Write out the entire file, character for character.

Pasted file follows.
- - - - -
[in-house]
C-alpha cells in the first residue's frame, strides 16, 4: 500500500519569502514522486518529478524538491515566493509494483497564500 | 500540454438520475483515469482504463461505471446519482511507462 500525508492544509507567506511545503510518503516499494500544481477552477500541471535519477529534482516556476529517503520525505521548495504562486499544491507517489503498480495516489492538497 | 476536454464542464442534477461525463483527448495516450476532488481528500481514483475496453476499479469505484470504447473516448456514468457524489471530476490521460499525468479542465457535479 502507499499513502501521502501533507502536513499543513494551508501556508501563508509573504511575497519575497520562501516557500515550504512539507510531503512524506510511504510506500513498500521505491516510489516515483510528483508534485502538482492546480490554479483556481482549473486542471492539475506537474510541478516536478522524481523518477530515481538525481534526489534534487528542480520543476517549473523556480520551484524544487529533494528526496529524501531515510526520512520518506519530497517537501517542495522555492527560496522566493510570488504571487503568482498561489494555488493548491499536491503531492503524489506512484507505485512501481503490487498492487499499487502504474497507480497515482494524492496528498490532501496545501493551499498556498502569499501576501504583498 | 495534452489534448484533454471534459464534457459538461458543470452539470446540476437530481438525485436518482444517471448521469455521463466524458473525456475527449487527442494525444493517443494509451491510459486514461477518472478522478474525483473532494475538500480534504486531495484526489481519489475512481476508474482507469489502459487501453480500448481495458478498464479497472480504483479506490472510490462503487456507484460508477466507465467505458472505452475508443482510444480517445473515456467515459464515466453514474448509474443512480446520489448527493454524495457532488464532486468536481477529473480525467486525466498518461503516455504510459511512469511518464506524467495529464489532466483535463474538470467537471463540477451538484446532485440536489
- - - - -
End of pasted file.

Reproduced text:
[in-house]
C-alpha cells in the first residue's frame, strides 16, 4: 500500500519569502514522486518529478524538491515566493509494483497564500 | 500540454438520475483515469482504463461505471446519482511507462 500525508492544509507567506511545503510518503516499494500544481477552477500541471535519477529534482516556476529517503520525505521548495504562486499544491507517489503498480495516489492538497 | 476536454464542464442534477461525463483527448495516450476532488481528500481514483475496453476499479469505484470504447473516448456514468457524489471530476490521460499525468479542465457535479 502507499499513502501521502501533507502536513499543513494551508501556508501563508509573504511575497519575497520562501516557500515550504512539507510531503512524506510511504510506500513498500521505491516510489516515483510528483508534485502538482492546480490554479483556481482549473486542471492539475506537474510541478516536478522524481523518477530515481538525481534526489534534487528542480520543476517549473523556480520551484524544487529533494528526496529524501531515510526520512520518506519530497517537501517542495522555492527560496522566493510570488504571487503568482498561489494555488493548491499536491503531492503524489506512484507505485512501481503490487498492487499499487502504474497507480497515482494524492496528498490532501496545501493551499498556498502569499501576501504583498 | 495534452489534448484533454471534459464534457459538461458543470452539470446540476437530481438525485436518482444517471448521469455521463466524458473525456475527449487527442494525444493517443494509451491510459486514461477518472478522478474525483473532494475538500480534504486531495484526489481519489475512481476508474482507469489502459487501453480500448481495458478498464479497472480504483479506490472510490462503487456507484460508477466507465467505458472505452475508443482510444480517445473515456467515459464515466453514474448509474443512480446520489448527493454524495457532488464532486468536481477529473480525467486525466498518461503516455504510459511512469511518464506524467495529464489532466483535463474538470467537471463540477451538484446532485440536489